His first day's journey along this road brought him to a carved marker.  The graphic engraved on the stone showed the image of a lit lantern.  Those who recorded the history of his tribe described such a symbol.  It indicated an inn ahead, though it made no reference to distance.  An arrow alongside it indicated where he might find the advertised inn.  Good fortune smiled on him as the arrow pointed in the direction he traveled.  Perhaps his first impressions was in error; there might be civilized morphs living in the area.

For ten days he followed the road.  Tonight, he pushed onward.  His rations nearly exhausted, he needed to find that trading post.  If the inn existed, a safe place to rest would be welcomed.   Tired as he felt, the reappearance of the carved symbol gave him hope of finding the place.  It better happen soon.  The growing darkness would soon make any further travel too dangerous.  Last thing he wanted to do was twist an ankle on something as trivial as a broken branch or loose stone.

A turn in the road took him beyond the forest.  After so many days within a world of trees, he paused to enjoy the panoramic view.  A wide flatland extended before him.  On both sides of the path, fields of grain stood tall.  Beyond these outer fields, the crops changed.  These plants extended no higher than the lowest fence board.  Like the previous fields, the crops appeared well tended, though the darkening night may have hidden anything unusual. 

He kept to the safety of the stone road.  Nobody attempted to stop him and no guard appeared to be on duty.  A strange thing in his experience.  His paw brushed the hilt of his short sword while he walked.  His ears detected nothing more threatening than the sound of a few insects.  His eyes failed to notice anything moving towards him as he approached a collection of buildings.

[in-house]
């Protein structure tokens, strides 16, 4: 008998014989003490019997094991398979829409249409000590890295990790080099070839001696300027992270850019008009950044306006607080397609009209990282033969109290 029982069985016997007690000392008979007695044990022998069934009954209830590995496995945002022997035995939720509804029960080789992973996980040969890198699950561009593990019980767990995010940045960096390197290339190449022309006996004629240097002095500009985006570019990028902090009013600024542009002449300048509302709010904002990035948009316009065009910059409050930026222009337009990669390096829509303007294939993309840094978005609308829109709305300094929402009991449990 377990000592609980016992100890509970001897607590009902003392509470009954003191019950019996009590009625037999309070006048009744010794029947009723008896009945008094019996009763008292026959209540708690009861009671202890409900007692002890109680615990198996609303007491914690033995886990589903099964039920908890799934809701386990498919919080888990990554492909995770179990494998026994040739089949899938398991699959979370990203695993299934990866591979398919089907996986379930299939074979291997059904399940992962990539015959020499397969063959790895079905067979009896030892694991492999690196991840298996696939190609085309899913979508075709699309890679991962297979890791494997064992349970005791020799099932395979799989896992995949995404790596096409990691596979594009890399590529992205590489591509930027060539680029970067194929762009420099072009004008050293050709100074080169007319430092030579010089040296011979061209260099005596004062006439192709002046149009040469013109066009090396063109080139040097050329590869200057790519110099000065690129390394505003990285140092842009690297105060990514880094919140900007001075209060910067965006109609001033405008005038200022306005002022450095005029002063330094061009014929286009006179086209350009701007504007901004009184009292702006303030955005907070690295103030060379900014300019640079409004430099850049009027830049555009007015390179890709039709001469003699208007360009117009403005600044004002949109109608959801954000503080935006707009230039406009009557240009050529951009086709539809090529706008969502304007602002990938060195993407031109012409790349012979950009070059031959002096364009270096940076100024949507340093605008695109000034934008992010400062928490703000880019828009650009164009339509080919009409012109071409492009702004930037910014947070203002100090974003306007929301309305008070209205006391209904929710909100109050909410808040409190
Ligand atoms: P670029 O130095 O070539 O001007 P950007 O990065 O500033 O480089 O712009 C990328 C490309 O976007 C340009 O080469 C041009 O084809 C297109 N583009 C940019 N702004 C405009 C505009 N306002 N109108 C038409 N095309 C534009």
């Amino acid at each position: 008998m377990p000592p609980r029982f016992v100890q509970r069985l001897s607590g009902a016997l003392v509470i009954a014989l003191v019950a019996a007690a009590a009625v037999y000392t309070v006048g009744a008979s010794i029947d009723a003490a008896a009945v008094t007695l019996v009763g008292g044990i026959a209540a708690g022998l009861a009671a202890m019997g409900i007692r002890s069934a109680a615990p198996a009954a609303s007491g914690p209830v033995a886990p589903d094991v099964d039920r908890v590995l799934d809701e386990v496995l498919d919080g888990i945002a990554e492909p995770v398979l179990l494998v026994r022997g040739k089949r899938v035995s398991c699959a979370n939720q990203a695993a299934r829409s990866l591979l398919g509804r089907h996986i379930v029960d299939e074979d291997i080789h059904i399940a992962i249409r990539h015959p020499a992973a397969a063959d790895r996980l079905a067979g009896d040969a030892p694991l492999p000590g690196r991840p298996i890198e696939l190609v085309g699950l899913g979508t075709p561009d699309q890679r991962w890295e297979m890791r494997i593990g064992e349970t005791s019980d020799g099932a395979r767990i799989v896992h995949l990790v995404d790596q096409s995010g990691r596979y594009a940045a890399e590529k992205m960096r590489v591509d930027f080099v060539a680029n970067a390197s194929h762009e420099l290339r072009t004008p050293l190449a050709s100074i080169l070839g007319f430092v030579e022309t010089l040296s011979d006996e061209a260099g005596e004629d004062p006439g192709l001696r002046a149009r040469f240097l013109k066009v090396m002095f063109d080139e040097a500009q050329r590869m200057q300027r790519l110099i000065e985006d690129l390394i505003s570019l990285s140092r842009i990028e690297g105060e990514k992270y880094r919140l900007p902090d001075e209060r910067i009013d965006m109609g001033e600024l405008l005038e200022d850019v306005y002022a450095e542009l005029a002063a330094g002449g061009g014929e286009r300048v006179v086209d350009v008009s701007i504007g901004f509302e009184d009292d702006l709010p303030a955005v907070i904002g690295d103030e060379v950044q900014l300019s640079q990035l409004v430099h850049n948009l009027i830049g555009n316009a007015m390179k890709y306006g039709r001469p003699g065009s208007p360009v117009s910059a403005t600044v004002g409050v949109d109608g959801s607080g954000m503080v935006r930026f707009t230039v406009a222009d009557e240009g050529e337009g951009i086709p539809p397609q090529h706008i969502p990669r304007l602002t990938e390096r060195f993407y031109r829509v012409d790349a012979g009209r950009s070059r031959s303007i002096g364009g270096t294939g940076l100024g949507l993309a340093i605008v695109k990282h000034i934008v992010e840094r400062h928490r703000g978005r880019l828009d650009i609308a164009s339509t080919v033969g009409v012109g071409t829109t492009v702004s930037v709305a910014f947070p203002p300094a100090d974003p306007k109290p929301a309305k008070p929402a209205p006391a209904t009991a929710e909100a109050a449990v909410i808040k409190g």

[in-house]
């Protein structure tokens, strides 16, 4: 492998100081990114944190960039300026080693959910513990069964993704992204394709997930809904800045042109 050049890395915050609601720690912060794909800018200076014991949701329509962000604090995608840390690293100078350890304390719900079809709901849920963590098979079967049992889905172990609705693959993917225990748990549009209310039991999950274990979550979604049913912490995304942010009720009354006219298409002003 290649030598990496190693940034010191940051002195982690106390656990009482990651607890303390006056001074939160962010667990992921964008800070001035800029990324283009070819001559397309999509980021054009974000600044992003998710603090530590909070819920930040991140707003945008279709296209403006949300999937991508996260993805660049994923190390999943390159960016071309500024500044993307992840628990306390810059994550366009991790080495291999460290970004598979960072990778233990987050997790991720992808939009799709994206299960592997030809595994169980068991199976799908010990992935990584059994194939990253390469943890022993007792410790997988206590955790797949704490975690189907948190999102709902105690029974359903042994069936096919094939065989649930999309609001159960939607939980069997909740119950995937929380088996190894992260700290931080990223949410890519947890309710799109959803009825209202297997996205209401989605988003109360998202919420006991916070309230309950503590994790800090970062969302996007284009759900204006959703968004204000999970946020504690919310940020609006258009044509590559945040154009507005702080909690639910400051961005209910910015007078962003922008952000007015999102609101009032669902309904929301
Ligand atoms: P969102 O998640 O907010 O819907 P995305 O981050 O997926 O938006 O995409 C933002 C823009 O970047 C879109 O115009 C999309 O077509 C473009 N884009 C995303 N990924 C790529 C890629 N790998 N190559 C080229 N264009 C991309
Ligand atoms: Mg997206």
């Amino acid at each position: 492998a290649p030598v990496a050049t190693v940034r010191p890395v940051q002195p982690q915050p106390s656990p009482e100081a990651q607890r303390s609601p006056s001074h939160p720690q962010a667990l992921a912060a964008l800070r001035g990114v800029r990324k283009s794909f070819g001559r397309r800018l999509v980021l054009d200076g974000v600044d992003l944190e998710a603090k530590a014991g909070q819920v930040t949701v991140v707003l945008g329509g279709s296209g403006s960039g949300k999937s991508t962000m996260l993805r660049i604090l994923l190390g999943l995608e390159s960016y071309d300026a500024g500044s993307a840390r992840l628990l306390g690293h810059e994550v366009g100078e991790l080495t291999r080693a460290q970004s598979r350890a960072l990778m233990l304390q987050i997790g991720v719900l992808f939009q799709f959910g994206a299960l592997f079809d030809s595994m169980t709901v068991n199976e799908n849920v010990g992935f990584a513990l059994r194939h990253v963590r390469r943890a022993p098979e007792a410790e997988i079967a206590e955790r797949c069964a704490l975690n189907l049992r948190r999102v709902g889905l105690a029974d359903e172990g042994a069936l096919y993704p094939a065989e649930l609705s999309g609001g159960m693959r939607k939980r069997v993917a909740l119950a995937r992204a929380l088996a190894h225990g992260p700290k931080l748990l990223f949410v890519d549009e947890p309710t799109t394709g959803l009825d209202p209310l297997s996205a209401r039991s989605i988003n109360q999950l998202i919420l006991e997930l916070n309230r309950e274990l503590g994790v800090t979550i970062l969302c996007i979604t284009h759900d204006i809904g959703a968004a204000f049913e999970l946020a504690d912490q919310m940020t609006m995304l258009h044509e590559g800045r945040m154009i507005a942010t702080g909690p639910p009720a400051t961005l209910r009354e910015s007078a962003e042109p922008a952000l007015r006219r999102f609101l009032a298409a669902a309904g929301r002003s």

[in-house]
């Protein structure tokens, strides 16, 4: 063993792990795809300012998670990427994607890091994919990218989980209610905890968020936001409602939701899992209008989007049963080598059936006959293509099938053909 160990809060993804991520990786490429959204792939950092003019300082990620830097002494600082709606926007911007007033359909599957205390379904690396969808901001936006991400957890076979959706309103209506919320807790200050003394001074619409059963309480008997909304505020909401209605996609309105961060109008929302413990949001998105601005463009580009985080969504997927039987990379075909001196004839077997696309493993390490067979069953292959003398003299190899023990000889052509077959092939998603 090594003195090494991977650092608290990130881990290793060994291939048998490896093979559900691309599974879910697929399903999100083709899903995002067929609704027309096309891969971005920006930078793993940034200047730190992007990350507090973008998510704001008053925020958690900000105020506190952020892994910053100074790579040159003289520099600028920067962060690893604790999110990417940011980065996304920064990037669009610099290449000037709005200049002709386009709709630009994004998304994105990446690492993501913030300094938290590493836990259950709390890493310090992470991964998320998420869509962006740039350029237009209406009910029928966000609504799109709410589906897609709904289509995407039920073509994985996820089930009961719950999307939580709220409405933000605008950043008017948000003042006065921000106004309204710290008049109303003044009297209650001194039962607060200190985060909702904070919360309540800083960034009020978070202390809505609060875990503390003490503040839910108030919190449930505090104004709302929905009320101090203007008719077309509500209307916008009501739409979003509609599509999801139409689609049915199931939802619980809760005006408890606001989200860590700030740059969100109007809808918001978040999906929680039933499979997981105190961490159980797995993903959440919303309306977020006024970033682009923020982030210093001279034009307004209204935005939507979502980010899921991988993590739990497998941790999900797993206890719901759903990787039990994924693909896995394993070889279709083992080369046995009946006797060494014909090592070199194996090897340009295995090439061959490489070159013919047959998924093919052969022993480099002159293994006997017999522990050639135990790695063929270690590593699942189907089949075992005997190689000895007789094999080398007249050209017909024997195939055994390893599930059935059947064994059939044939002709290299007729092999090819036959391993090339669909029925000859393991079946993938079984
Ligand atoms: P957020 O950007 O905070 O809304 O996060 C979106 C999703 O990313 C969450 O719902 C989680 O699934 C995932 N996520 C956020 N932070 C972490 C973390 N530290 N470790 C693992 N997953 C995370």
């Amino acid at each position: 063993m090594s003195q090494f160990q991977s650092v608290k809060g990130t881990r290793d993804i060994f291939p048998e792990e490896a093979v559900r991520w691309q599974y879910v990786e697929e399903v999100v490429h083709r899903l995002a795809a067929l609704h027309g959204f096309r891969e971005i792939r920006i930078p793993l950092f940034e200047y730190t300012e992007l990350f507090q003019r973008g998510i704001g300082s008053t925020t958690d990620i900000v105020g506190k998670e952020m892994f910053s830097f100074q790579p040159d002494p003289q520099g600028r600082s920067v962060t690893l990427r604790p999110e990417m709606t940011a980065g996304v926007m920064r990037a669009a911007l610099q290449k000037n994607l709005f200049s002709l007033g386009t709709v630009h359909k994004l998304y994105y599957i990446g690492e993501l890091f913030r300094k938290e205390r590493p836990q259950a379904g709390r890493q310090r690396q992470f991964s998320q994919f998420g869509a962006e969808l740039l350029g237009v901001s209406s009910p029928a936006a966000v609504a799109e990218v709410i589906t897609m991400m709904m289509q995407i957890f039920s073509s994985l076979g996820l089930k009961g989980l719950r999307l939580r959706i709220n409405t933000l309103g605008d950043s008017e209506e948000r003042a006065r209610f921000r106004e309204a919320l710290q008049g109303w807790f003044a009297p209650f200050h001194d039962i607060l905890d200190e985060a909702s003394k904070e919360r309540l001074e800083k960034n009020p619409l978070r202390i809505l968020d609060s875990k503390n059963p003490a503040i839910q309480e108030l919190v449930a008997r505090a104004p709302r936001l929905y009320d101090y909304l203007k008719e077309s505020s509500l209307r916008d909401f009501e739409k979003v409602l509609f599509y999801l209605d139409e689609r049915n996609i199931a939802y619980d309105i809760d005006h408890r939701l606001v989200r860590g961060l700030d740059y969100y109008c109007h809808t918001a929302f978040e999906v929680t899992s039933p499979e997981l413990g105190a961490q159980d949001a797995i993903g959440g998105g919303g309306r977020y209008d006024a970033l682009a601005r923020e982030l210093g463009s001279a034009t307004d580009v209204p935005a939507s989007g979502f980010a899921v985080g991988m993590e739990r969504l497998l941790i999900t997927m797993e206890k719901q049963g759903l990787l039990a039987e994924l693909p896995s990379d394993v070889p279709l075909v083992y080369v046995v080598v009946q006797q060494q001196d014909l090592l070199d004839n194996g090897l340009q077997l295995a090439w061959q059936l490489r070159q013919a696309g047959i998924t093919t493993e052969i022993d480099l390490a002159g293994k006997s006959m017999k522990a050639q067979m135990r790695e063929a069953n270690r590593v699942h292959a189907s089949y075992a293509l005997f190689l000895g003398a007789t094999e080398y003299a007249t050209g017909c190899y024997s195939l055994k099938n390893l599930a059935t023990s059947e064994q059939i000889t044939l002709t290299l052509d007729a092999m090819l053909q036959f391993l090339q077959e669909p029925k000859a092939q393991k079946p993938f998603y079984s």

Every morph settlement had at least one or more Watchers on constant patrol.  Standing on the deserted road so close to the village without any alarm sounding made him jumpy.  Any sentry worthy of the duty challenges a stranger with his weapon drawn long before that unknown morph reached a point close enough to menace the inhabitants.  Such a threatening encounter would return this scenario to something he considered normal.

Time to evaluate his options.  On the left side of the road, a series of one story buildings.  At either corner, a lantern threw enough illumination so any traveler would not trip on the porch.  All the shutters remained closed but a few hinted at occupancy thanks to a weak light under a shut window.  Several of the buildings had no light whatsoever, which had him envision a crouching predator.

He checked out the one building that dominated the settlement.  It stood three stories tall and appeared to be twice as large as any two of the one-floor structures.  Here the building's porch supported four lanterns, each throwing off enough light to keep the night at bay.  Where the other porches stood vacant, this one had several unused tables and stools leaning against the wall.  Crossing the road, he approached what he hoped was the advertised inn.